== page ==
Ripple has asked the US Congress for greater regulatory clarity about cryptocurrencies in a letter published Sunday on blogging platform Medium. In their letter, the company claims that without a clear regulatory framework, there is a risk to the innovation, jobs, and tax revenue that blockchain technology can create overseas.
What Ripple Wants
Ripple’s letter is essentially a plea for a partnership with regulators. While other cryptocurrencies revel in their role as a threat to the current finance establishment, Ripple counts a significant chunk as customers for its products. The company has a customer portfolio of more than 2,000 institutions, among them nationalized banks and well-known financial services firms. It has also expanded into remittances in South Korea via a partnership with MoneyGram. Regulatory clarity and permission is essential for the company to expand its business.
The federal government has refused to provide clear directives concerning cryptocurrencies. Regulations concerning them are governed by outdated laws or is a patchwork of different requirements across states.
In the Medium letter, Ripple stated that it had no desire to replace the current financial system. Instead, it was interested in enhancing it through financial inclusion and greater economic growth. The letter noted that just as with the Internet, the US had a chance to play a leading role when it came to crypto and that this was only possible if there was regulatory clarity from the US Congress.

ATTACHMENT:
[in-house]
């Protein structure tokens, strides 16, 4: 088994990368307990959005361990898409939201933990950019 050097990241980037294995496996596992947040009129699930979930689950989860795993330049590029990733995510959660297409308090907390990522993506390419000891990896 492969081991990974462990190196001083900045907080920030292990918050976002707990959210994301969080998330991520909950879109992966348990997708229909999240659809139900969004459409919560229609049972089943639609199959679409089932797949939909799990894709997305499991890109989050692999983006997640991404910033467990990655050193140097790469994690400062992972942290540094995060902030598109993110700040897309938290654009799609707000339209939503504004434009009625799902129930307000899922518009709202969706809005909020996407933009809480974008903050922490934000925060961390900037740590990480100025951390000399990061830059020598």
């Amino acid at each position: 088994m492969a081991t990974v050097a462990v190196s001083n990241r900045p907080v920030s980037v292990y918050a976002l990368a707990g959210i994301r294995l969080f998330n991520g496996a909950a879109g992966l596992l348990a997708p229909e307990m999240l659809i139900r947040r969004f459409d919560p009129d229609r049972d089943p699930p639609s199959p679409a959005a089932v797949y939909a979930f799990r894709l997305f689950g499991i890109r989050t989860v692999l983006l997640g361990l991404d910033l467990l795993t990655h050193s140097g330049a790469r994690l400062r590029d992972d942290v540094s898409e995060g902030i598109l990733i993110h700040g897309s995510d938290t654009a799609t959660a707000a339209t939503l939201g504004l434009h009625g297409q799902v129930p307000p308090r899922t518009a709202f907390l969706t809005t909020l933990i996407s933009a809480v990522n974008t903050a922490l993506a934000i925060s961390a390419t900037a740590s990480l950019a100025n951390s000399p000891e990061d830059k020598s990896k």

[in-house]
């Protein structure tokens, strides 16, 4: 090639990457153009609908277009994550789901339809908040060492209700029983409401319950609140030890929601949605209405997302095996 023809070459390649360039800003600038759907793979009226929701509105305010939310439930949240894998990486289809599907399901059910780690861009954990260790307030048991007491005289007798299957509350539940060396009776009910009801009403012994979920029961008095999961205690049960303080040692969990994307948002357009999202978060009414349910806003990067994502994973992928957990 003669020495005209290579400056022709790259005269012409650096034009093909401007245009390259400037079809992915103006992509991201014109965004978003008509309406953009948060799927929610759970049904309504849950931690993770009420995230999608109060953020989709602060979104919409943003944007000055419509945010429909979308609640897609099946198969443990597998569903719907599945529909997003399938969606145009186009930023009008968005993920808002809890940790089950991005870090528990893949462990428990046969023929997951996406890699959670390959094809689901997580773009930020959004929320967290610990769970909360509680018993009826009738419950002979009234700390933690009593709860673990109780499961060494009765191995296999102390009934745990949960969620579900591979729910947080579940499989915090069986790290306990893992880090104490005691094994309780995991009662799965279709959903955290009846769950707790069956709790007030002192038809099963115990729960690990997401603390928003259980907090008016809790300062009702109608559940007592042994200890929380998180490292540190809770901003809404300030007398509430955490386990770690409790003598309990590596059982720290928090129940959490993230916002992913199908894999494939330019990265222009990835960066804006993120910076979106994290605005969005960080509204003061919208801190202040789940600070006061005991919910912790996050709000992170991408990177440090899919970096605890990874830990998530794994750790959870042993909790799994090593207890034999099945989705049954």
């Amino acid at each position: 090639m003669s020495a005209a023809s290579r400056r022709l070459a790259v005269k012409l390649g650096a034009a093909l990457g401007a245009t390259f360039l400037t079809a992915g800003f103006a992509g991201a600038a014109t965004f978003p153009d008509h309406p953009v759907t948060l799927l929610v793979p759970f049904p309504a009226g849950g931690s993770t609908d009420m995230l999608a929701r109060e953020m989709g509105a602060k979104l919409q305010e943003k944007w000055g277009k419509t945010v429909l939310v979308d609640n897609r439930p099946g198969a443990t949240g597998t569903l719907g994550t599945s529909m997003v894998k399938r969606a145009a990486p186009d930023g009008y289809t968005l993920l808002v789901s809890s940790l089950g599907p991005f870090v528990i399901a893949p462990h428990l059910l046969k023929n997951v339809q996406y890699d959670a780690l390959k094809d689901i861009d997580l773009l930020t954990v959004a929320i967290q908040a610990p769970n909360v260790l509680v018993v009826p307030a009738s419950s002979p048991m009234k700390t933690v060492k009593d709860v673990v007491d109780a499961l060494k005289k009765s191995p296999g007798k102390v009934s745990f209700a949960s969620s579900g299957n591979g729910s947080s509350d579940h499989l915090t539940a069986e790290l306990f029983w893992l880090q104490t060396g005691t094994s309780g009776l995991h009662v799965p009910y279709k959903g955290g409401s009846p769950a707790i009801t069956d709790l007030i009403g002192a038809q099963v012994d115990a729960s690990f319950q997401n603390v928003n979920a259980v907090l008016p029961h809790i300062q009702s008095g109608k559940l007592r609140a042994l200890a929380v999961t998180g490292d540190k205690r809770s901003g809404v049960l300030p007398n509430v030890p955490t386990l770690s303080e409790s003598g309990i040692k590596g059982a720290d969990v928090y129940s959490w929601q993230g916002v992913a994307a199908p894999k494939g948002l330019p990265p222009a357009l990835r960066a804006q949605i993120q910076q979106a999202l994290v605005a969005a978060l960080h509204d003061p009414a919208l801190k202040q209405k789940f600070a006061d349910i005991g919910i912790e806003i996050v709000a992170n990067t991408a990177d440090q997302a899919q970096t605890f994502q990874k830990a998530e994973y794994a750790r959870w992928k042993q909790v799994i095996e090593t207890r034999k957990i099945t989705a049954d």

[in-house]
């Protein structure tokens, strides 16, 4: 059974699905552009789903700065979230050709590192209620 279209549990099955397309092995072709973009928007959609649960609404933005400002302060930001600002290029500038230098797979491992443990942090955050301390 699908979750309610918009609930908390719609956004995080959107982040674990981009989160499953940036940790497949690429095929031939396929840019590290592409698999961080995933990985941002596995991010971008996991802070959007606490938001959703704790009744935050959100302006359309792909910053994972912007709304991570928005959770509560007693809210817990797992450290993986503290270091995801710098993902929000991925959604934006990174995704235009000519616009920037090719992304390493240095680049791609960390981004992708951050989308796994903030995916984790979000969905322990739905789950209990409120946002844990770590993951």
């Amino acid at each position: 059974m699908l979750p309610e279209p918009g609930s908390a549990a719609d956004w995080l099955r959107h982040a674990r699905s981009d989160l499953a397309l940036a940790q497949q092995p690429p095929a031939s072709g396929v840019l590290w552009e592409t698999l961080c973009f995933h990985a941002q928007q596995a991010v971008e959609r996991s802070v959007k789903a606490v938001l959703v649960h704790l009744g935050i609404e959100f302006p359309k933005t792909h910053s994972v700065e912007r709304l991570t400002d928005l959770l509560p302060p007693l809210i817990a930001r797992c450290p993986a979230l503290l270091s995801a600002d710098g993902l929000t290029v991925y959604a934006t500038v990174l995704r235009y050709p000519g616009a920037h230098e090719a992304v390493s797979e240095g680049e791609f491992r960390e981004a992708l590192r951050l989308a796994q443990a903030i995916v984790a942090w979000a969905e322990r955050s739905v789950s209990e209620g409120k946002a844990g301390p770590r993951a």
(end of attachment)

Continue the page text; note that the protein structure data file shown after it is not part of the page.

Senate Hearing on Crypto Regulation
This letter comes just as the Senate Banking Committee is set to hold a hearing on creating regulation for crypto and blockchain technology. The hearing, which is going to be streamed live tomorrow, has three witnesses/ Jeremy Allaire, CEO and co-founder of Circle – a crypto-based payments service, will testify along with Mehrsa Baradaran, a law professor at the University Of California School Of Law. This hearing comes just a short while after a hearing on Facebook Libra. During the hearing, the US Senate Banking Committee took Facebook to task over its planned Libra project. They wanted clarification on issues such as trust, regulatory compliance, and privacy.